It's not only Bangkok.

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    Member Penzman's Avatar
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    I was thinking that maybe years of riding motorcycles without helmets made most of them deaf. A Google search seems to confirm my suspicions.

    "wind noise does the most damage to your hearing. It is constant, loud, and very difficult to get away from.

    At highway speeds you will find that wind noise is well over 100 db, even when wearing a helmet!
    All Things Motorcycle - 150: Hearing Loss



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    Yes, definitely one of the disadvantages of living in Bangkok.

    My house is situated just inside one very narrow soi and another even narrower one runs at right angles to it , so my house looks straight up the T intersection. I have motor cycle taxis and tuk tuk turning the corner constantly and they of course have to blast their horn to warn anyone coming around the corner and rev their engines.

    To say nothing of the exhaust fumes and smoke which comes right in my front door.

  7. #7
    ding ding ding
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    Thailand is a noisy place. Thai's seem a lot happier when they beating something with a hammer or grinding thier way through ceramic tiles at 7am in the morning.

    Dogs are my main moan. There's a dog outside my condo that just barks at nothing all day and all night. All the Thai's on the building site opposite feed it and none of them seem in the slightest bit concerned about the noise it makes. Each morning the dog is standing in the street barking at something and I have been trying to drive over it for a few weeks now but it keeps moving out of the way at the last moment.

    I need a faster car.

  8. #8
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    Quote Originally Posted by Wallace
    I've lived in many places and travelled extensively and I have to agree that Bangkok is by far one of the noisiest cities I've ever had the misfortune to stay in. Most 'civilised' countries have laws that outlaw excessive noise but for some reason Thai people seem to have an inherent desire to be surrounded by activity, and the louder the better. I can't even go to the supermarket without someone blasting a promotion in my ear, and the reason that is so loud is to drown out the supermarket PA system which seems to use audio equipment abandoned by heavy metal bands from the '80s.

    Any action needs to start with organisations and businesses that control the ambient sound. Supermarkets and shopping centres are an obvious place for this, but I can't see cities like Bangkok being quiet for a very long time.

    Personally, I put on my headphones and listen to something that I choose to, but not everyone has that luxury. Alternatively carry a gun or something to shut those bloody speakers up.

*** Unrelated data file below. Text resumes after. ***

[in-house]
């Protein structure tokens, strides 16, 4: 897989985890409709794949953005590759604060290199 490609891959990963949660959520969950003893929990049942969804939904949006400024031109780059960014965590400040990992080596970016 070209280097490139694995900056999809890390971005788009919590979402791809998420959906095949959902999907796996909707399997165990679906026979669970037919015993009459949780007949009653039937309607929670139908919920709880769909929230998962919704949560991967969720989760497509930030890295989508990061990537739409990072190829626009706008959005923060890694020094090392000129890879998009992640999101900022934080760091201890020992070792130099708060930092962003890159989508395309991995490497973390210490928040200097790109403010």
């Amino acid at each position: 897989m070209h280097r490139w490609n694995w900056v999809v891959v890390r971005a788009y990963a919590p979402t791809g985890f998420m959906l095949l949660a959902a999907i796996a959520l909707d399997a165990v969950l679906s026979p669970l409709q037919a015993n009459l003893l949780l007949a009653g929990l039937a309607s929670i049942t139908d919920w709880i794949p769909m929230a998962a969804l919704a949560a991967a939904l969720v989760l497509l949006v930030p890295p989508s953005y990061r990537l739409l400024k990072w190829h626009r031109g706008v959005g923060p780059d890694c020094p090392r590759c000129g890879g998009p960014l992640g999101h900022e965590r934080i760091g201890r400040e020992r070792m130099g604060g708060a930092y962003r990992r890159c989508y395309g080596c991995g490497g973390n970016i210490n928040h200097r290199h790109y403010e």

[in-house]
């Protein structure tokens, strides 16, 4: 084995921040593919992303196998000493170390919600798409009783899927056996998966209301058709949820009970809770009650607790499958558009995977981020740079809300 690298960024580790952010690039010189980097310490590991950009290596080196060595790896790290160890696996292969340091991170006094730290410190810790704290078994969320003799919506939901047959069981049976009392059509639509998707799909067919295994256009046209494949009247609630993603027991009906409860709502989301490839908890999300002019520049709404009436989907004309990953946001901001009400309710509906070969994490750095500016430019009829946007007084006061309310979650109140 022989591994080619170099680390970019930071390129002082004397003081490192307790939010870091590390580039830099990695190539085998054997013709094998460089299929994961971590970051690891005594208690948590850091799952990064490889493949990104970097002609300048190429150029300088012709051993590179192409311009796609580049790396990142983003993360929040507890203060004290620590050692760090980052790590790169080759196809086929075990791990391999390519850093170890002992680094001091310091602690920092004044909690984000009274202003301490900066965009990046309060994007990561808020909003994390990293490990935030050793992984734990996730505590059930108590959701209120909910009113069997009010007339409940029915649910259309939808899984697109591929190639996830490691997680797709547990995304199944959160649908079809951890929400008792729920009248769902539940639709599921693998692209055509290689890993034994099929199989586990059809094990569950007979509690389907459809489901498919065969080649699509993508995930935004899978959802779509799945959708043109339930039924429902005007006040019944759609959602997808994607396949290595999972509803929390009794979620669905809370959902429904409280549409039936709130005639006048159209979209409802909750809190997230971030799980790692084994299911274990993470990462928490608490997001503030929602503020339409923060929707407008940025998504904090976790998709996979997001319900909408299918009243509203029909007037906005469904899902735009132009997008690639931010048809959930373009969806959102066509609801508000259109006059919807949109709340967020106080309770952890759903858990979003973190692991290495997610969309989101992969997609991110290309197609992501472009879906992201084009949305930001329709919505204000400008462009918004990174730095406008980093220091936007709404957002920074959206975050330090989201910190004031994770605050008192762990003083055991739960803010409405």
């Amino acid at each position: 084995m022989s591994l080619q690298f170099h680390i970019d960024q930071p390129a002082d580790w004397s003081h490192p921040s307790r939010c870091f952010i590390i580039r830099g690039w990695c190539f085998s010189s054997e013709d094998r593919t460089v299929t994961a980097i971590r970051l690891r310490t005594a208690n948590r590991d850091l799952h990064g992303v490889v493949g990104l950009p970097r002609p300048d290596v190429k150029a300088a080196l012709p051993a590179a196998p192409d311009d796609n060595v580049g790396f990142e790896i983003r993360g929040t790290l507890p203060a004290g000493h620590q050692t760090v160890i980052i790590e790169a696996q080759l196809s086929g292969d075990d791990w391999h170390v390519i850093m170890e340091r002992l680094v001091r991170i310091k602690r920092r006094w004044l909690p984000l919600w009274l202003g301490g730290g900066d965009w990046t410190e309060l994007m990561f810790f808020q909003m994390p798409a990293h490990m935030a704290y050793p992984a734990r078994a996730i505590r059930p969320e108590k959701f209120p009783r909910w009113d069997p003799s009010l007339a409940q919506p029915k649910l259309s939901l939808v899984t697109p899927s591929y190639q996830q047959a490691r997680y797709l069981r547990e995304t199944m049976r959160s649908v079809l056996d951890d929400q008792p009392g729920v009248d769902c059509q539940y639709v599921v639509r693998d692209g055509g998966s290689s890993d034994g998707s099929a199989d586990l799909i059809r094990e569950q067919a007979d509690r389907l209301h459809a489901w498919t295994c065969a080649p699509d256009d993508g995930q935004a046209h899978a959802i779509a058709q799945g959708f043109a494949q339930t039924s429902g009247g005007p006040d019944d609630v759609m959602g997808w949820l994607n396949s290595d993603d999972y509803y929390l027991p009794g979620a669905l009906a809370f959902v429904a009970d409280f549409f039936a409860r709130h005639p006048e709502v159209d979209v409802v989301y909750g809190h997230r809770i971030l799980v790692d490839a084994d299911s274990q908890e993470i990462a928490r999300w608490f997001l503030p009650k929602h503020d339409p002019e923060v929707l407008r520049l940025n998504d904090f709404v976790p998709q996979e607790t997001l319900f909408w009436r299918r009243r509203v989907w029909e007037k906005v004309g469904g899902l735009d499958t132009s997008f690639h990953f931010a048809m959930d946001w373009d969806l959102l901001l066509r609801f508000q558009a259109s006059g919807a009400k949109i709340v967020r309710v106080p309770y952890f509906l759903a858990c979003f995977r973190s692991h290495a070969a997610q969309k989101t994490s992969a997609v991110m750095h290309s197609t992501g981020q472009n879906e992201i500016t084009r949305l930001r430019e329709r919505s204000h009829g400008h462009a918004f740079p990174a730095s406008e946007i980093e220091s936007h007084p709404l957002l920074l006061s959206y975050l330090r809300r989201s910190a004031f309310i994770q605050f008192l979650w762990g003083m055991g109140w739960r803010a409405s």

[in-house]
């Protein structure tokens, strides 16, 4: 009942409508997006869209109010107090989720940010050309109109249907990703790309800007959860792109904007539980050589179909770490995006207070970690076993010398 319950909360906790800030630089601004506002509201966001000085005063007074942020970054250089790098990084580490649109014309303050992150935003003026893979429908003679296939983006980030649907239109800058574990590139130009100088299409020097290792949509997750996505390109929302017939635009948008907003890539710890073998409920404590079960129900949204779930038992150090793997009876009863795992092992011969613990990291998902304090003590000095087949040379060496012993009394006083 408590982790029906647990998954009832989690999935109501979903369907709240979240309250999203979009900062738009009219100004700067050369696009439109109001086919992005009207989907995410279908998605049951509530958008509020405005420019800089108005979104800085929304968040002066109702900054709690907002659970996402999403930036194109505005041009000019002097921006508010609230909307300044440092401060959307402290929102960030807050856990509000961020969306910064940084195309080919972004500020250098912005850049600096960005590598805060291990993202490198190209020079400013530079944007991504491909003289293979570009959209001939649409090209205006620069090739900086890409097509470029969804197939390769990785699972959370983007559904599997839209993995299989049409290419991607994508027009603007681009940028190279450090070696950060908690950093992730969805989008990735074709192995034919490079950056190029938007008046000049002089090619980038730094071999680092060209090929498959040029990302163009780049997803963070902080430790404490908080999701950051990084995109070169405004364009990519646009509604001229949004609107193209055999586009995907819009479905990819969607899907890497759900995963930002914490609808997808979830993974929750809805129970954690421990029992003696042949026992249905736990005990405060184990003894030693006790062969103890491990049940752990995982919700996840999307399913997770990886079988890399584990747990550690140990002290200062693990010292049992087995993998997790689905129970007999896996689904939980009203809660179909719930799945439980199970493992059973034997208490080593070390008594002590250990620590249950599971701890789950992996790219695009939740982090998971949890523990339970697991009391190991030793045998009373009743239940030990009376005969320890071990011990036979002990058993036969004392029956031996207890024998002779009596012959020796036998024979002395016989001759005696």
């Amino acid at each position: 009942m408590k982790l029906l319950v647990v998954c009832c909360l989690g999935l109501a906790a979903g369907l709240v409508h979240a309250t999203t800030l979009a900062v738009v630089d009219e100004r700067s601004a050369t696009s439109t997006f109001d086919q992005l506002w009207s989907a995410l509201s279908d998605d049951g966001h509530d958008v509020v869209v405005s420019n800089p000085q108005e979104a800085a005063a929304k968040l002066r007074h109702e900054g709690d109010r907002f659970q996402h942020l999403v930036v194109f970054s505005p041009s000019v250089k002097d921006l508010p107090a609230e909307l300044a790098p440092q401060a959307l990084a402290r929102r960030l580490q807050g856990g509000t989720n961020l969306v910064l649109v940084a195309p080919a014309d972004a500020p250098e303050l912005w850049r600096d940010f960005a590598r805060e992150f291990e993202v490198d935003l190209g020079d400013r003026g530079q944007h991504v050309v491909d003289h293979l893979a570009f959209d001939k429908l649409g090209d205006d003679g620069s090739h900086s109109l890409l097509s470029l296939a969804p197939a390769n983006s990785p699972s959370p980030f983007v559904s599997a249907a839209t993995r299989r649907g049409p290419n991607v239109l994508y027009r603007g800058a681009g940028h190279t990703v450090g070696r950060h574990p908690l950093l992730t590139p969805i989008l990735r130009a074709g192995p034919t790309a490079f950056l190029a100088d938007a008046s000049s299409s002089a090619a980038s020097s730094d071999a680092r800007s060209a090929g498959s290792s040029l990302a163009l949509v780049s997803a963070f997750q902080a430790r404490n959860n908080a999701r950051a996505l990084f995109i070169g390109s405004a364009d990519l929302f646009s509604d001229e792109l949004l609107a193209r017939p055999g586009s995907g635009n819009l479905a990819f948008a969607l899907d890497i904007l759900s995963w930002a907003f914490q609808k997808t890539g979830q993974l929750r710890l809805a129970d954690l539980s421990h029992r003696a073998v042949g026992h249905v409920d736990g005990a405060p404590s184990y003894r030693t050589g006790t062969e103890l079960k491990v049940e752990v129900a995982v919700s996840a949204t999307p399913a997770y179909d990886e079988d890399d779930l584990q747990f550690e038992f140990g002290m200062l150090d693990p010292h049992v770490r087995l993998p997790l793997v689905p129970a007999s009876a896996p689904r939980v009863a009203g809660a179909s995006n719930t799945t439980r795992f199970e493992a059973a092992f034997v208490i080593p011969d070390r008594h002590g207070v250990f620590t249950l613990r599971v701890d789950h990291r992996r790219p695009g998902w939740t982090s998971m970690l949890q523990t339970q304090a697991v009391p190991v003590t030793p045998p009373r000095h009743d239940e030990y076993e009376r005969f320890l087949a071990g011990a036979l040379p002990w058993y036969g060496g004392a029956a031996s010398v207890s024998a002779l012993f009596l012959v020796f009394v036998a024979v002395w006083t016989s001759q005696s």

But noisy is SANUK MAK!!

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    Member Penzman's Avatar
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    I've managed to poison 1 dog so far. About 6 to go.

  10. #10
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    The TEI are a fantastic organisation for THialand. Trying to get Thais to take resposnisbility for their countries environment

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    I know a couple who are involved in that.

    They work for the forestry department and are a really cool middleaged couple.

  12. #12
    Member Curious George's Avatar
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    Quote Originally Posted by buadhai
    It's not only Bangkok.

    I live in a crappy little moo baan on the outskirts of Korat and it gets very noisy here at times: motorcycles racing down the soi, mobile vendors with music and announcements blaring through over-modulated PA systems, neighbors playing gut-wrenching DVD's with sub-woofers on "high", and so on.

    Our neighborhood has a PA system. The other day I was out on the porch enjoying some tunes while reading my book and drinking Gin and Tonics. All of a sudden the PA system started blaring Luk Thung music that was so loud I couldn't even hear my own music out of speakers that are less than a meter from my ears. This went on for two hours....

    It's not only Bangkok.
    Unfortunately, I agree with you 100%.

    You've just reminded me what I'll be in for when visiting soon. I am not an early riser, so I hate the noisy cars, trucks and motorcylces at 4 am, shortly followed by roosters crowing. Then to top it off are the announcements and music? from those distorted PA systems next to my mother-in-laws house before 5 am. In the US, chickens and I get up when it starts to get light in the morning, and not in the middle of the night.
    Geo

  13. #13
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    Thai's have a very high tolorence of loud noise but a very low tolorence of horrible smells.The jail birds get the uneviable task of cleaning the sewage works in BKK.

    Going off topic a little but what the fuck is it when you get on a a/c bus its so cold that you have to have a blanket.

  14. #14
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    It's the buffalo that use the main house support beam as a scratching post all night that gets me

  15. #15
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    What is it about Thai chicken crowing at 3am? I always thought it was sunrise.